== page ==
JLBC KEY CONCEPTS:
the task at hand or “get the job done.” Relationship behaviors function to build cohesiveness and create a sense of “togetherness” within the group. Though some leaders can be more task-oriented or relationship-oriented, an effective leader needs to know how to combine the two, as both behaviors are necessary for a group to achieve its maximum potential.
Examples of task behaviors include initiating (proposing
the task or goal, defining the problem, suggesting
procedures); information and opinion seeking (requesting
facts, asking for suggestions and ideas, researching
relevant information); information or opinion giving
(offering facts, stating beliefs and ideas); clarifying or elaborating (interpreting or reflecting ideas and suggestions, giving examples, clearing up misunderstandings); summarizing (combining related ideas, restating suggestions after discussion, offering conclusions); and consensus testing (finding out how much agreement has been reached, determining if the group has reached any conclusions).
Important relationship behaviors include encouraging others (being friendly and responsive to others, giving recognition); expressing group feelings (being aware of moods and relationships, sharing emotions with other members); harmonizing (managing conflict, reducing tension); compromising (admitting error, being open-minded to ideas and solutions); gate-keeping (keeping communication channels open, facilitating others’ participation); and setting standards (establishing standards for the group to work by, evaluating group functioning and production). All group members should fill task and relationship functions; it is the leader’s responsibility that both types are being performed.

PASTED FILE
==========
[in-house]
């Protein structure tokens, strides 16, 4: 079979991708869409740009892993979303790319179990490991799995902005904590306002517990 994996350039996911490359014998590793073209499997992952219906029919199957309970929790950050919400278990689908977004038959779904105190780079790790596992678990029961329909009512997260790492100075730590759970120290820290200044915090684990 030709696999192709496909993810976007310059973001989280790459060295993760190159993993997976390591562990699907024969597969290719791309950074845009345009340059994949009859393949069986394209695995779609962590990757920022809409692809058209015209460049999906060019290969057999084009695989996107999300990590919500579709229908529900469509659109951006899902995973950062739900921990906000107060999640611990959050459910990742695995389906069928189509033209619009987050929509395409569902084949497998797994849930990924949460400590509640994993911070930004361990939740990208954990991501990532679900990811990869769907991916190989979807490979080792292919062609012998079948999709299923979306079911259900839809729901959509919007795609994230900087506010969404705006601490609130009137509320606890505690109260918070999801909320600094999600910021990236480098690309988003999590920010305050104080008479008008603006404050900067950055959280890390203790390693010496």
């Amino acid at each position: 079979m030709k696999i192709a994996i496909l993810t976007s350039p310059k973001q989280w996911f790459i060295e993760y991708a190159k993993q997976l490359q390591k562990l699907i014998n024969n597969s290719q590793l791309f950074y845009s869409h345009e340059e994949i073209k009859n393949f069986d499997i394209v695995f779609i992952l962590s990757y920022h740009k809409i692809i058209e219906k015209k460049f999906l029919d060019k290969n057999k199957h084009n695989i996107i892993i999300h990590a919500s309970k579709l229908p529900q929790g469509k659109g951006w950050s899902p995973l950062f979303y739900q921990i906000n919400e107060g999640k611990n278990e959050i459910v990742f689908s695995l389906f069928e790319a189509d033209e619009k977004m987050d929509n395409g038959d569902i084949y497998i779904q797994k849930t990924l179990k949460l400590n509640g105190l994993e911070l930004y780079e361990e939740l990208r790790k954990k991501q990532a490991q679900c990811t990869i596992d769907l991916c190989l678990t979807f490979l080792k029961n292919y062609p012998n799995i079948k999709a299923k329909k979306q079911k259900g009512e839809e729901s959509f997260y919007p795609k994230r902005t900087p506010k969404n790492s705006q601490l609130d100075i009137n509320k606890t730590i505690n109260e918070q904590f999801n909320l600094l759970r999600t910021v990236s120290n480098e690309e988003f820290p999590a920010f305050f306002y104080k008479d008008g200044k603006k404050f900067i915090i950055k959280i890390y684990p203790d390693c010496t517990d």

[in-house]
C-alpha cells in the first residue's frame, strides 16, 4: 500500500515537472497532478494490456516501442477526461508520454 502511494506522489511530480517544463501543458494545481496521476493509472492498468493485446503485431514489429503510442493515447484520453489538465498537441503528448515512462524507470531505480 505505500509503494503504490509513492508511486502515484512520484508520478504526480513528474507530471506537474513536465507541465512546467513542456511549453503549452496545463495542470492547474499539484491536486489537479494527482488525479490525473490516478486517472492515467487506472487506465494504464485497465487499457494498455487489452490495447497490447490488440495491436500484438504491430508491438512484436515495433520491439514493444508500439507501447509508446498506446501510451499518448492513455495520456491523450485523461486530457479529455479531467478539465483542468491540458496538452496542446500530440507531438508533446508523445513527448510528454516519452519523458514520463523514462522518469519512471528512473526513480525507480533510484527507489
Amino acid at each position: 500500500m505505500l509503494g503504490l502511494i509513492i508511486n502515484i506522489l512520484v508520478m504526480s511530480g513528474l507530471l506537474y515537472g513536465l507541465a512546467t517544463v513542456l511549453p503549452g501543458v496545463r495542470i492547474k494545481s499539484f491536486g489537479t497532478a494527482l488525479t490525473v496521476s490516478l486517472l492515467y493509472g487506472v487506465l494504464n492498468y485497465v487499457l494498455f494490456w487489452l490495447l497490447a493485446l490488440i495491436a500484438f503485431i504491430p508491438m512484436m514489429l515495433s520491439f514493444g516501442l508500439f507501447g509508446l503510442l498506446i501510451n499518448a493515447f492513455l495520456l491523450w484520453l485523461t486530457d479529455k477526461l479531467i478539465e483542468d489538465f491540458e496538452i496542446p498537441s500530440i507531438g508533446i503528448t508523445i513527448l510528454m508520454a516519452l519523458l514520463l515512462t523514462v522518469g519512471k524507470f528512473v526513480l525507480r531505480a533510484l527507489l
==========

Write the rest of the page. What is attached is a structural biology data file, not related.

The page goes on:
Skills and qualities associated with effective leadership can be learned. Evaluating other leaders helps us observe that leaders need traits for different situations. By becoming aware of positive attributes associated with productive leadership, one can focus on building those qualities within themself. Knowing one’s leadership style can help them strengthen those areas they need to improve. By practicing leadership skills, one can enhance their effectiveness in working with groups to achieve goals.
Activity 1: Create a personal definition of leadership in DEFINING LEADERSHIP.
Activity 2: Determine essential leadership traits in LEADERSHIP CHARACTERISTICS.
Activity 3: Evaluate different views and definitions of leadership in LEADERSHIP LORE.
Activity 4: Discover your leadership style with WHAT KIND OF LEADER AM I?
LESSON 1: WHAT IS LEADERSHIP?